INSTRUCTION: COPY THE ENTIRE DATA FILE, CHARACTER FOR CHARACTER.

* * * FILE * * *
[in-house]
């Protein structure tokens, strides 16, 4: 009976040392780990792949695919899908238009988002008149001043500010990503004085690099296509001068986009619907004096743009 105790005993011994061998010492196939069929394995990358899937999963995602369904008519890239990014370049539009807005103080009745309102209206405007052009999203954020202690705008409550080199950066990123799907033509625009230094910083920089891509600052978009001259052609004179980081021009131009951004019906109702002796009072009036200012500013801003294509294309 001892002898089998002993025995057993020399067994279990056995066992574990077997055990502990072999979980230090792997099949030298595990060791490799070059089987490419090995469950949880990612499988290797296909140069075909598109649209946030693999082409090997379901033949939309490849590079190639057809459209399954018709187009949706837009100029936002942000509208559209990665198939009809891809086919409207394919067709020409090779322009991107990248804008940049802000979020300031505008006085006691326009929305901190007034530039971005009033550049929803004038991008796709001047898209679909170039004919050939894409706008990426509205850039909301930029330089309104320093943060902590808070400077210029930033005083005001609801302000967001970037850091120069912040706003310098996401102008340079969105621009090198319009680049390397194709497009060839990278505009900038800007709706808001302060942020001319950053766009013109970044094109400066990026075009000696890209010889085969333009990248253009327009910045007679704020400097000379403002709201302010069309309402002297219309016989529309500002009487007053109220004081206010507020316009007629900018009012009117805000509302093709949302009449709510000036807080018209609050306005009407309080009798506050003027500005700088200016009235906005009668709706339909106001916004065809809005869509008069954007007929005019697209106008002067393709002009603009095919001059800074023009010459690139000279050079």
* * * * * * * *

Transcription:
[in-house]
């Protein structure tokens, strides 16, 4: 009976040392780990792949695919899908238009988002008149001043500010990503004085690099296509001068986009619907004096743009 105790005993011994061998010492196939069929394995990358899937999963995602369904008519890239990014370049539009807005103080009745309102209206405007052009999203954020202690705008409550080199950066990123799907033509625009230094910083920089891509600052978009001259052609004179980081021009131009951004019906109702002796009072009036200012500013801003294509294309 001892002898089998002993025995057993020399067994279990056995066992574990077997055990502990072999979980230090792997099949030298595990060791490799070059089987490419090995469950949880990612499988290797296909140069075909598109649209946030693999082409090997379901033949939309490849590079190639057809459209399954018709187009949706837009100029936002942000509208559209990665198939009809891809086919409207394919067709020409090779322009991107990248804008940049802000979020300031505008006085006691326009929305901190007034530039971005009033550049929803004038991008796709001047898209679909170039004919050939894409706008990426509205850039909301930029330089309104320093943060902590808070400077210029930033005083005001609801302000967001970037850091120069912040706003310098996401102008340079969105621009090198319009680049390397194709497009060839990278505009900038800007709706808001302060942020001319950053766009013109970044094109400066990026075009000696890209010889085969333009990248253009327009910045007679704020400097000379403002709201302010069309309402002297219309016989529309500002009487007053109220004081206010507020316009007629900018009012009117805000509302093709949302009449709510000036807080018209609050306005009407309080009798506050003027500005700088200016009235906005009668709706339909106001916004065809809005869509008069954007007929005019697209106008002067393709002009603009095919001059800074023009010459690139000279050079």